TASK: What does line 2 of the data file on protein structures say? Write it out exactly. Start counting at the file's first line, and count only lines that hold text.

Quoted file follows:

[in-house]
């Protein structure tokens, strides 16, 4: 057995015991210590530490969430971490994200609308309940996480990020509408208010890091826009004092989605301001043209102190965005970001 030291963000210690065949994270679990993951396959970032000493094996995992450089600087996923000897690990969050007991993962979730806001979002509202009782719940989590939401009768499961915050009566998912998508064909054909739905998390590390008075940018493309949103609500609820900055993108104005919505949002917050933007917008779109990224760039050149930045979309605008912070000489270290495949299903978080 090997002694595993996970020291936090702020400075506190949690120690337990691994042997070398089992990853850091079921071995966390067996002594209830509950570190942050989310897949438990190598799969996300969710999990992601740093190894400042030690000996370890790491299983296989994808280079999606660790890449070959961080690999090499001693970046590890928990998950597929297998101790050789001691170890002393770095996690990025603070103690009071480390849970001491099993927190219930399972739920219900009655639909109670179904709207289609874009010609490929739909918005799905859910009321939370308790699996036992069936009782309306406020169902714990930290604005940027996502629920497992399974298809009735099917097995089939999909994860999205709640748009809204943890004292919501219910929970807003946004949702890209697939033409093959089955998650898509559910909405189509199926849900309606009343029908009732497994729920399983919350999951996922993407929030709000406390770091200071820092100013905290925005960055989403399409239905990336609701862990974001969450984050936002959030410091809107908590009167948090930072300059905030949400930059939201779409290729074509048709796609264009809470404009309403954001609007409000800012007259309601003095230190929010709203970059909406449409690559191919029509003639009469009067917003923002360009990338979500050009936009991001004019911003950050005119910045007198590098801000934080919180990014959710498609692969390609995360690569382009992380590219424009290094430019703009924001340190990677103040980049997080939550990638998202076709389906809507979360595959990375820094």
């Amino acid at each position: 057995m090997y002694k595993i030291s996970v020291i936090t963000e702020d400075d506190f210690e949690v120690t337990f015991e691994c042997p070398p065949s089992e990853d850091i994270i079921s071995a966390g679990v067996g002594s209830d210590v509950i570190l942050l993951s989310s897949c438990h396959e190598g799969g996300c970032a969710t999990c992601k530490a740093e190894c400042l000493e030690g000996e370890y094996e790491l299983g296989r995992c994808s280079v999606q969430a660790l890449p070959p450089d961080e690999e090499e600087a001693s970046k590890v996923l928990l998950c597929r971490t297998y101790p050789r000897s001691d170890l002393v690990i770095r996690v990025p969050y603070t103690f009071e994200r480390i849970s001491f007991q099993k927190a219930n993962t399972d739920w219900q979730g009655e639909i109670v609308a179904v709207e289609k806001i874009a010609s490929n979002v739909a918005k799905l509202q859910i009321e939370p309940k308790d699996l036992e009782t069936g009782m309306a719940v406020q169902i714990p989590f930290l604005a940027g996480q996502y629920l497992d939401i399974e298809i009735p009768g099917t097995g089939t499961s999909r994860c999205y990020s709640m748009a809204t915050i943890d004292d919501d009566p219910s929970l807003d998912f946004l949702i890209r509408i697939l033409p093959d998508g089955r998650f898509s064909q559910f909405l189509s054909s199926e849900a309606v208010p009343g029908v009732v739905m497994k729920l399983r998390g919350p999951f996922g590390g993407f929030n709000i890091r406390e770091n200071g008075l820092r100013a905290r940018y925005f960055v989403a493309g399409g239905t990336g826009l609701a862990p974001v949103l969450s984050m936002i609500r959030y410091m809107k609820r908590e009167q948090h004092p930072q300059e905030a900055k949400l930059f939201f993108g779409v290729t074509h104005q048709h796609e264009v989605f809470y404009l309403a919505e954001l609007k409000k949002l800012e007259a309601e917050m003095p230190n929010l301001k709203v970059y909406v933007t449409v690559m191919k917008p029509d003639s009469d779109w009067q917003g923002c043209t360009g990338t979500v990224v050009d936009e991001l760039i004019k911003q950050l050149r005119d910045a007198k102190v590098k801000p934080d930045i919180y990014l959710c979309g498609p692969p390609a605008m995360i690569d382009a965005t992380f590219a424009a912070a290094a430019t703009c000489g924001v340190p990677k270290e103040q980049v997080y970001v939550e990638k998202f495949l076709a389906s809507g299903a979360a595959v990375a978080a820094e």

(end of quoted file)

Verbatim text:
């Protein structure tokens, strides 16, 4: 057995015991210590530490969430971490994200609308309940996480990020509408208010890091826009004092989605301001043209102190965005970001 030291963000210690065949994270679990993951396959970032000493094996995992450089600087996923000897690990969050007991993962979730806001979002509202009782719940989590939401009768499961915050009566998912998508064909054909739905998390590390008075940018493309949103609500609820900055993108104005919505949002917050933007917008779109990224760039050149930045979309605008912070000489270290495949299903978080 090997002694595993996970020291936090702020400075506190949690120690337990691994042997070398089992990853850091079921071995966390067996002594209830509950570190942050989310897949438990190598799969996300969710999990992601740093190894400042030690000996370890790491299983296989994808280079999606660790890449070959961080690999090499001693970046590890928990998950597929297998101790050789001691170890002393770095996690990025603070103690009071480390849970001491099993927190219930399972739920219900009655639909109670179904709207289609874009010609490929739909918005799905859910009321939370308790699996036992069936009782309306406020169902714990930290604005940027996502629920497992399974298809009735099917097995089939999909994860999205709640748009809204943890004292919501219910929970807003946004949702890209697939033409093959089955998650898509559910909405189509199926849900309606009343029908009732497994729920399983919350999951996922993407929030709000406390770091200071820092100013905290925005960055989403399409239905990336609701862990974001969450984050936002959030410091809107908590009167948090930072300059905030949400930059939201779409290729074509048709796609264009809470404009309403954001609007409000800012007259309601003095230190929010709203970059909406449409690559191919029509003639009469009067917003923002360009990338979500050009936009991001004019911003950050005119910045007198590098801000934080919180990014959710498609692969390609995360690569382009992380590219424009290094430019703009924001340190990677103040980049997080939550990638998202076709389906809507979360595959990375820094």